Last Friday the 2024 Mercedes-AMG GT made its debut during Monterey Car Week, undergoing some fundamental changes compared to the previous generation. Now twinned with the AMG SL convertible, the new GT is bigger, more practical and more luxurious, at first glance a regression from the seriously sporty character of the old GT. But according to AMG product manager Kevin Wilde, that’s exactly what AMG GT customers wanted.
"Most times when you think of a performance vehicle, you would think it’s got to be a two-seater and be lightweight," says Wilde, "but you don’t realize the other half of the segment are looking for something that’s more practical and functional."
The old Mercedes-AMG GT was always positioned as a rival to the Porsche 911, long regarded as the ideal dailyable sports car. And while the AMG was a match to Stuttgart's finest in terms of performance, the GT didn’t come close to the 911 in ordinary scenarios. The new car aims to change that.
"A large aspect of the new GT is functionality and everyday usability," Wilde says, "but that doesn't mean that the aggressiveness is gone."
The second-gen GT is based on the same MSA platform as the AMG-only SL that debuted in 2021, giving it more traditional proportions and a larger greenhouse, with the engine now fully front-mounted, as opposed to the front-mid placement of the previous version. Wilde says that upon seeing the new GT in person customers have been asking why Mercedes made the car smaller, only to learn that it’s actually longer, wider and taller than the outgoing GT.
While those dramatic cab-rearward proportions helped the outgoing GT look amazing, it was at the detriment of visibility and space. Increasing the wheelbase by nearly three inches and reducing the dash-to-axle ratio gives the new GT more cabin space, and the shorter hood is much easier to see over. Crucially, the seating position is still low and sporty, but driving the GT around a city will no longer be a chore.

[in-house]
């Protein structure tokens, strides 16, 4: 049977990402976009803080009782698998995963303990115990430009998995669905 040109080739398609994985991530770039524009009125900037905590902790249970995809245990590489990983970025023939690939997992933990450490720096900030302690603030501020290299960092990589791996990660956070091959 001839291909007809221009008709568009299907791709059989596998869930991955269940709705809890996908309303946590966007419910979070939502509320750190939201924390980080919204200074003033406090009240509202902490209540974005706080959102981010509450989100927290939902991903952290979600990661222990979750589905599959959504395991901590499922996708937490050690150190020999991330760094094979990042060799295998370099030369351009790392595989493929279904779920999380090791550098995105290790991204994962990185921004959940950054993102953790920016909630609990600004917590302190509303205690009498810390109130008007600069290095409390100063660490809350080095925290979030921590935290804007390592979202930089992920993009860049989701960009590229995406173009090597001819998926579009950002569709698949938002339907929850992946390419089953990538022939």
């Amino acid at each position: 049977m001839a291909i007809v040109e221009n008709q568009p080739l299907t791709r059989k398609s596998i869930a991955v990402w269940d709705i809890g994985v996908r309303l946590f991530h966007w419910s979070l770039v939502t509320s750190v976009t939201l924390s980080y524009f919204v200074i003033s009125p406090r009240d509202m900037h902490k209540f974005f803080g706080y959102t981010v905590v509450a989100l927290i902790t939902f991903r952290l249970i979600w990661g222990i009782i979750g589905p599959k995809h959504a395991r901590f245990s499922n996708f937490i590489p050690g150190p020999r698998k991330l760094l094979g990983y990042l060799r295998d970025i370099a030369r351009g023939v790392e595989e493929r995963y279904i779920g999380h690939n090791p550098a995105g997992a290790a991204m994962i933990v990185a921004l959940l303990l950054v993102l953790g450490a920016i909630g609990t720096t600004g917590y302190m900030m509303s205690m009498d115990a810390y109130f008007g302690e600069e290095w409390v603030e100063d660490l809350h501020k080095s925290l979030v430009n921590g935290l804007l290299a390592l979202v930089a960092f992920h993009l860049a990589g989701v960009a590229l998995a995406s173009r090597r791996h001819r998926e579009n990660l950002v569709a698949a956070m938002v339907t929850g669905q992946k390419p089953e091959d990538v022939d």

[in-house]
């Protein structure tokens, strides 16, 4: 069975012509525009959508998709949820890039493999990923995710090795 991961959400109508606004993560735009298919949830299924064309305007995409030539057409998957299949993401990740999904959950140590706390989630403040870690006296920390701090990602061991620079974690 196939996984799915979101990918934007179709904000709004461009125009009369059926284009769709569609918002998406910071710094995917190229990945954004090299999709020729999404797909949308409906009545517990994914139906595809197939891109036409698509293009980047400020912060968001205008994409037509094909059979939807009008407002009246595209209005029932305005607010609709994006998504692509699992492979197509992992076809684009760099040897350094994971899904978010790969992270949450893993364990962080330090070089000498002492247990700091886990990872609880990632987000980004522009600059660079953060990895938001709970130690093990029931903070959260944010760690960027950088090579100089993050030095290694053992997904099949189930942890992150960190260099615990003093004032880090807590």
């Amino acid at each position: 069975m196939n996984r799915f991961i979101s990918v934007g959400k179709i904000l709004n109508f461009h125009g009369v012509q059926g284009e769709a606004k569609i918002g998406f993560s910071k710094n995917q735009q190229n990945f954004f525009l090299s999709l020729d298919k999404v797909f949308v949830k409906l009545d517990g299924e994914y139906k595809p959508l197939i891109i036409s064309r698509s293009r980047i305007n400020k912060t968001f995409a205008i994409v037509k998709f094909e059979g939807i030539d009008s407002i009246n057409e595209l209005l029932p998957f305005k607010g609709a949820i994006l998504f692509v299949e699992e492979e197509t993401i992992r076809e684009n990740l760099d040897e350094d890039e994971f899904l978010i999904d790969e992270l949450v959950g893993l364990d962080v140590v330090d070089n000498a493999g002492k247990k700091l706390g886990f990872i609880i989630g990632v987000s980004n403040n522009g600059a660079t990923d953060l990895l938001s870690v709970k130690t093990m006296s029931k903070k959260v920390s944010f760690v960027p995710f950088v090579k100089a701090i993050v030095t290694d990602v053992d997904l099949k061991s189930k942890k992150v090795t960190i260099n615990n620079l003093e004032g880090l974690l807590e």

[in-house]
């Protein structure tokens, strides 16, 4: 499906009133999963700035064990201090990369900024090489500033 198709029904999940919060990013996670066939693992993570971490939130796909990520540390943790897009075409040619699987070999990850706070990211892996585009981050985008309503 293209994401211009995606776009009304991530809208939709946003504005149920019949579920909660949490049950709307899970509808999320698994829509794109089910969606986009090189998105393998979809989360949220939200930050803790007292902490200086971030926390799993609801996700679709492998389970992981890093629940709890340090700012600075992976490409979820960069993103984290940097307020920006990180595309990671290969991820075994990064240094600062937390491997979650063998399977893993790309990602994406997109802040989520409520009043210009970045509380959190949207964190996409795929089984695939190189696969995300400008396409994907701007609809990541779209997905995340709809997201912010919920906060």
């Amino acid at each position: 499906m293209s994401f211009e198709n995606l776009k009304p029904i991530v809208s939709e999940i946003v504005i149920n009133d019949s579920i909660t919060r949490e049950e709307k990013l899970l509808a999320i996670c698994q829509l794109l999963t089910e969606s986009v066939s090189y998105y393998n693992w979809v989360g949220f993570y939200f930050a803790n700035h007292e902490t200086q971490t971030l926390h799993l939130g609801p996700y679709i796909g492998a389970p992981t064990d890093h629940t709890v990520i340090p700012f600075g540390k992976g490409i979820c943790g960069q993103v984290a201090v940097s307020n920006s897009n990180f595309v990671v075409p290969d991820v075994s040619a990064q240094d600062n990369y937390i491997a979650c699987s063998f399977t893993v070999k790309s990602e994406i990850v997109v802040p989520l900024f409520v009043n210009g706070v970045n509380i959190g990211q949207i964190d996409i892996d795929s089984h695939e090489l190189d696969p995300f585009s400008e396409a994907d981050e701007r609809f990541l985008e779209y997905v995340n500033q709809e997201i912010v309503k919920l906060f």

In terms of overall interior design the GT is nearly identical to the SL, only doing without the central touchscreen’s glare-reducing tilt function. Performance bucket seats will be available at launch on the GT; Wilde says they were delayed for the SL but will finally be offered on the roadster soon. The buckets have more aggressive bolsters and fixed headrests, and they lack the massage function of the standard seats, but they’re still comfortable enough for long drives.
Even with the optional panoramic glass roof, headroom is noticeably improved. Wilde says that Mercedes almost made the panoramic roof standard due to how in-demand it was from buyers, though they didn’t care about the sunroof being able to open. And thankfully, it does have a nice shade that only lets a bit of light into the cabin.
The increased size also allowed AMG to fit the car with the biggest request from existing and potential GT owners: a back seat. The 2+2 arrangement will be standard on the GT55 and optional on the GT63, and it’s really only suitable for kids or pets. And while the old GT had a hatchback, just like the new one, Wilde says one of the most common customer complaints was that golf bags couldn’t fit in the cargo area.
The new GT’s cargo area is a little bigger than the old car’s (and more than twice as large as a 911’s frunk), and it has a revised shape for more optimized space. There’s a bit of a lip but otherwise the new GT’s back seats can fold flat, more than doubling cargo space to 23.8 cubic feet and allowing you to fit three sets of golf clubs. If you do without the rear seats the car gets a fixed bulkhead that will take up some of the space. The new GT’s power-operated hatch can now be opened hands-free, too.